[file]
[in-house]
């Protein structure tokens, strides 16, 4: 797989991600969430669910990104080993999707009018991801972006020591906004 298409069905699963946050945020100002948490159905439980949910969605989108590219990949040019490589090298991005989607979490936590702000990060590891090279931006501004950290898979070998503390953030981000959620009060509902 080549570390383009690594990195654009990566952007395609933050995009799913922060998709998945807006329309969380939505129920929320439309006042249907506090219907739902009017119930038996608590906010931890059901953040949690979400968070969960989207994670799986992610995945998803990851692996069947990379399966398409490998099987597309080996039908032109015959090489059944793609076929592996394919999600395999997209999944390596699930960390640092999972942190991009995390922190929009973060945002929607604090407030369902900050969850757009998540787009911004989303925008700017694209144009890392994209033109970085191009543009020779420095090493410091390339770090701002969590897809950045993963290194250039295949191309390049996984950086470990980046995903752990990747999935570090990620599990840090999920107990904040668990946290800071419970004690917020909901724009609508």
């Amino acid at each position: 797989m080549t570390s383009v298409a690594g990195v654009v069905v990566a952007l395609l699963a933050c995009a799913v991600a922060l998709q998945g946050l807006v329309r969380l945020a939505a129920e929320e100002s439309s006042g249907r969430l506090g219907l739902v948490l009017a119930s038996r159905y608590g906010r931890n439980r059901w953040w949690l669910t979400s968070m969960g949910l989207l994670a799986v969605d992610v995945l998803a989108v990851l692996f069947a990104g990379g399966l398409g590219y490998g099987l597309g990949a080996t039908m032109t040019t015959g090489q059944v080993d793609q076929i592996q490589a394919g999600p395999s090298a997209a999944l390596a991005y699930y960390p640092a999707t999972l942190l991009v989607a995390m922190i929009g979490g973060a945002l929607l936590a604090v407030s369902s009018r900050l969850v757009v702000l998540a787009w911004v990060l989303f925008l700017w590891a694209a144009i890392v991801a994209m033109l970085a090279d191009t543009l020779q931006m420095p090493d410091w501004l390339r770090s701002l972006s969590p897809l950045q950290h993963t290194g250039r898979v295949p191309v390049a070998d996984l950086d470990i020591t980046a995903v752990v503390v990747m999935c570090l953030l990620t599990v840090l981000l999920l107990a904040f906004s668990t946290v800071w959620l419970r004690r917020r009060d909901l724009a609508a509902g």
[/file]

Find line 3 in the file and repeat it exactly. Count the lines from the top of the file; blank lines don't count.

């Amino acid at each position: 797989m080549t570390s383009v298409a690594g990195v654009v069905v990566a952007l395609l699963a933050c995009a799913v991600a922060l998709q998945g946050l807006v329309r969380l945020a939505a129920e929320e100002s439309s006042g249907r969430l506090g219907l739902v948490l009017a119930s038996r159905y608590g906010r931890n439980r059901w953040w949690l669910t979400s968070m969960g949910l989207l994670a799986v969605d992610v995945l998803a989108v990851l692996f069947a990104g990379g399966l398409g590219y490998g099987l597309g990949a080996t039908m032109t040019t015959g090489q059944v080993d793609q076929i592996q490589a394919g999600p395999s090298a997209a999944l390596a991005y699930y960390p640092a999707t999972l942190l991009v989607a995390m922190i929009g979490g973060a945002l929607l936590a604090v407030s369902s009018r900050l969850v757009v702000l998540a787009w911004v990060l989303f925008l700017w590891a694209a144009i890392v991801a994209m033109l970085a090279d191009t543009l020779q931006m420095p090493d410091w501004l390339r770090s701002l972006s969590p897809l950045q950290h993963t290194g250039r898979v295949p191309v390049a070998d996984l950086d470990i020591t980046a995903v752990v503390v990747m999935c570090l953030l990620t599990v840090l981000l999920l107990a904040f906004s668990t946290v800071w959620l419970r004690r917020r009060d909901l724009a609508a509902g």